The Malta Independent 28 June 2022, Tuesday

Hunter accused of shooting stork in 2020 is acquitted after charges are withdrawn

Wednesday, 20 April 2022, 12:16 Last update: about 3 months ago

A man with nine previous convictions for illegal hunting has been cleared of shooting a stork in 2020 after the prosecution withdrew six of the nine charges and failed to exhibit his firearms licence.

Officers from the Administrative Law Enforcement unit arrested Ryan Bonnici in April 2020 after receiving reports of shots being heard in the Żebbiegħ area, where a Black Stork, which is a protected species, was targeted.


During his arraignment, the court heard how Bonnici’s vehicle had been stopped and searched in Għargħur with police officers discovering a loaded, modified firearm hidden in a compartment behind a seat. A later search of the man’s home returned another firearm and other items of interest.

The man had been charged with hunting during the closed season, being in possession of a firearm and ammunition in the countryside during the closed season, attempting to hunt at an hour stipulated as prohibited in his hunting licence, carrying a firearm in public without a licence issued under the Arms Act and possession of modified ammunition containing lead shot which was larger than permitted at law.

Bonnici had also been charged with making illegal alterations to the shotgun and storing it in an unsafe manner, as well as failing to abide by the conditions of his weapons licence.

The case had been reassigned to magistrate Elaine Mercieca in July 2021.

In a judgment handed down this morning, the magistrate noted that from the acts of the case it emerged that the prosecution had withdrawn the first five charges relating to hunting and the charge relating to making unauthorised alterations to the shotgun, leaving only the charge relating to the illegal ammunition and a generic breach of his weapons licence.

The court noted that a firearms expert had testified to finding the serial number of the Beretta shotgun seized by the police to have been drilled off and replaced with a fake one.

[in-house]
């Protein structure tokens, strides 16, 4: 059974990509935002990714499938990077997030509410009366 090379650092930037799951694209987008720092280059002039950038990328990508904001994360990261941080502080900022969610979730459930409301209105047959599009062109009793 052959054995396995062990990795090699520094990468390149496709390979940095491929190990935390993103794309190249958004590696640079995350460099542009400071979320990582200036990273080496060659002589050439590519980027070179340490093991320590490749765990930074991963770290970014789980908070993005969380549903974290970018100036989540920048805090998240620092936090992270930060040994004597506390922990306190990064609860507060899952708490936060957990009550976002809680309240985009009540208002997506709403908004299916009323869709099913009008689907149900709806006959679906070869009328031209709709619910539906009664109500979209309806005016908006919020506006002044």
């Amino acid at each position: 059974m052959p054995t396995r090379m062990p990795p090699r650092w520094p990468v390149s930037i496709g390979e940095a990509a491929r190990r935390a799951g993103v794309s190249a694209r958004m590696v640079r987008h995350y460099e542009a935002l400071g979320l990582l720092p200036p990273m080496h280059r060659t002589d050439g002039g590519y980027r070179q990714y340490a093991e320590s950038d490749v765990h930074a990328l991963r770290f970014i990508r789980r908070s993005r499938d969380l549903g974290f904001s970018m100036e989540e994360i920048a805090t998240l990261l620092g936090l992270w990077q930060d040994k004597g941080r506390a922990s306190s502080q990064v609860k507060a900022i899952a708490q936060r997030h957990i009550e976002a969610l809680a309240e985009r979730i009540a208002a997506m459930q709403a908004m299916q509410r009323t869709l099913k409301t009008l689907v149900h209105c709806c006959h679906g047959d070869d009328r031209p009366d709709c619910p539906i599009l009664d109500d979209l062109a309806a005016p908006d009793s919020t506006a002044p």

But the magistrate also observed that the central piece of evidence to the weapons-related charges would have been the man’s firearms licence. This evidence was not exhibited by the prosecution. In its absence, the court said it could not assume whether the accused had a firearms licence or otherwise. “Neither can it assume that the accused was not licensed to make the alterations he is charged with having made.”

With regards to the storage of the shotgun in a compartment behind the rear seats of his car, the magistrate observed that “although the possession of that firearm could have possibly been illegal, depending on that stipulated in the accused’s licence - evidence which was not exhibited in these proceedings - it did not emerge that it had been stored in such a way as to easily come into the hands of others, as it had been inside a hidden compartment at the back of the car.”

Ruling that none of the remaining charges had been satisfactorily proven, the court declared Bonnici innocent.

The prosecution is understood to be considering an appeal.

Inspector Elliott Magro prosecuted. Lawyer Ishmael Psaila was defence counsel.

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